Elkin Calderón


Fotografías de las antiguas instalaciones de los campamentos de la UFCO






1 fotografía 50×37 cm, 1 fotografía 140×100 cm, 1 fotografía 100×140 cm, 4 fotografías 60×47 cm, 1 fotografía 150×100 cm, 4 fotografía 70×50 cms.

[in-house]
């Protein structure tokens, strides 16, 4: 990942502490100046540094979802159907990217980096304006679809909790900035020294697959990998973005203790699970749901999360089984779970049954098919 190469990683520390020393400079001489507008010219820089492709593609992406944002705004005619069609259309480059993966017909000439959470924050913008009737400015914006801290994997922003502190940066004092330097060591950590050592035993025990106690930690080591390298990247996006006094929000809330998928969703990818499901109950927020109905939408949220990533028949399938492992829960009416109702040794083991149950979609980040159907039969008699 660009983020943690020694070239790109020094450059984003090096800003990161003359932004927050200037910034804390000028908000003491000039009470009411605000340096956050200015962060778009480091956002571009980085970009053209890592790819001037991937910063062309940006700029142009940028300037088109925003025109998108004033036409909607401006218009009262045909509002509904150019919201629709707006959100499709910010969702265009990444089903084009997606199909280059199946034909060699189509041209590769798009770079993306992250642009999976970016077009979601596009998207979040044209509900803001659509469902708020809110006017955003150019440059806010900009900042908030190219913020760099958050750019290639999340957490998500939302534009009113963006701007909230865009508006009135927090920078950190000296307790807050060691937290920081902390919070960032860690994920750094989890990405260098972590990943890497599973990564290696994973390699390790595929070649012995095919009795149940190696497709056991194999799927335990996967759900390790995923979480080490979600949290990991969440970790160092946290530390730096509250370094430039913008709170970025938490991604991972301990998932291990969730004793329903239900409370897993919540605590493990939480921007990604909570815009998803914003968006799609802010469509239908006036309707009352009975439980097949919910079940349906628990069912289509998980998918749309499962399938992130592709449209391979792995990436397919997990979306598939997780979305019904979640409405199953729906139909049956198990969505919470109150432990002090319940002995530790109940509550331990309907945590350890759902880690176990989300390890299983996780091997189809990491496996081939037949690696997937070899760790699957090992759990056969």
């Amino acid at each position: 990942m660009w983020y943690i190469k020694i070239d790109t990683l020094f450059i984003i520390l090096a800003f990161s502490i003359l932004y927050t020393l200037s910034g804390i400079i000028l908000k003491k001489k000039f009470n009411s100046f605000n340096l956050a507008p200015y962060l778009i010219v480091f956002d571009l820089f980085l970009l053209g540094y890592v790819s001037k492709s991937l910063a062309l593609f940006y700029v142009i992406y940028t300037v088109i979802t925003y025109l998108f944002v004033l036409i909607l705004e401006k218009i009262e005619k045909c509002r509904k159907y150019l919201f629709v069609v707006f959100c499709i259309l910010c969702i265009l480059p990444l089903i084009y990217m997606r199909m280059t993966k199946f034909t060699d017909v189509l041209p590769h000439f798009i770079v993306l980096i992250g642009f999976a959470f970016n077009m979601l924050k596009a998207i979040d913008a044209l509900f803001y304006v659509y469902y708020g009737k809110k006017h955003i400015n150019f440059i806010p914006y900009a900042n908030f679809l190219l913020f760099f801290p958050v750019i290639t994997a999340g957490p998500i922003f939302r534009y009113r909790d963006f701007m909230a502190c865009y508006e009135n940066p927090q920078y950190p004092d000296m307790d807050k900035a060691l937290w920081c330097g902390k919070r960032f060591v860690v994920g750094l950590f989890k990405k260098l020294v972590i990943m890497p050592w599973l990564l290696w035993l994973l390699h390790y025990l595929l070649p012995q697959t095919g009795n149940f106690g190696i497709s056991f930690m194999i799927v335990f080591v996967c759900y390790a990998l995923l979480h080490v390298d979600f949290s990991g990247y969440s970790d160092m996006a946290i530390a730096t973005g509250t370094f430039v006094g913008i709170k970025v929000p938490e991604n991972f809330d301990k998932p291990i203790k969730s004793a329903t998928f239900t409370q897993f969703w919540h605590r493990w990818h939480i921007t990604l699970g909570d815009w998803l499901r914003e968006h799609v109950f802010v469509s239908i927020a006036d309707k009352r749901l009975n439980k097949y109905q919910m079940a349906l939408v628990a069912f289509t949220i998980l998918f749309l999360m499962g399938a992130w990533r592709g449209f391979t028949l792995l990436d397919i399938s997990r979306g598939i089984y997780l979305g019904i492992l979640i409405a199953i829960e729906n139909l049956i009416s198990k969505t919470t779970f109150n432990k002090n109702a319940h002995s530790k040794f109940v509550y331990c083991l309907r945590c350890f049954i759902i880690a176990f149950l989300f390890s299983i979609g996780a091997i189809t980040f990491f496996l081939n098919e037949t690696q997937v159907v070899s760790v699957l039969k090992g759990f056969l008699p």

In this series of twelve photographs, the Columbian artist Elkin Calderón documents the abandoned buildings of the United Fruit Company in the banana region of Magdalena, Colombia, where one of the most terrible massacres of workers protesting for better working conditions took place in 1928. In the old company settlements, there are still traces of what life was like their for the foreign workers: although they’re in a state of ruin, the pool, a dance hall, a cinema room, the hospital and a few homes remain. Amongst the structures still standing, the old manor house where the foreign workers sheltered during the protests and the following massacre stands out. There, you can still find objects, utensils and furniture from the era, including crockery with the United Fruit Company insignia on it. These photographs of ghostly places evoke the tragedy of the history of the region; the traces of luxuries that the foreign workers enjoyed contrast with the misery of the local inhabitants which has been perpetuated from then until now. Some of the home interiors depict an older man, the current occupant of one of the houses, humble in appearance, surrounded by an impoverished environment that accentuates the sadness of his gaze. With this piece, Calderón draws attention to the abusive colonialist relationship that the United States maintained with Colombia during the years that United Fruit operated in the country, with consequences that are still evident even now.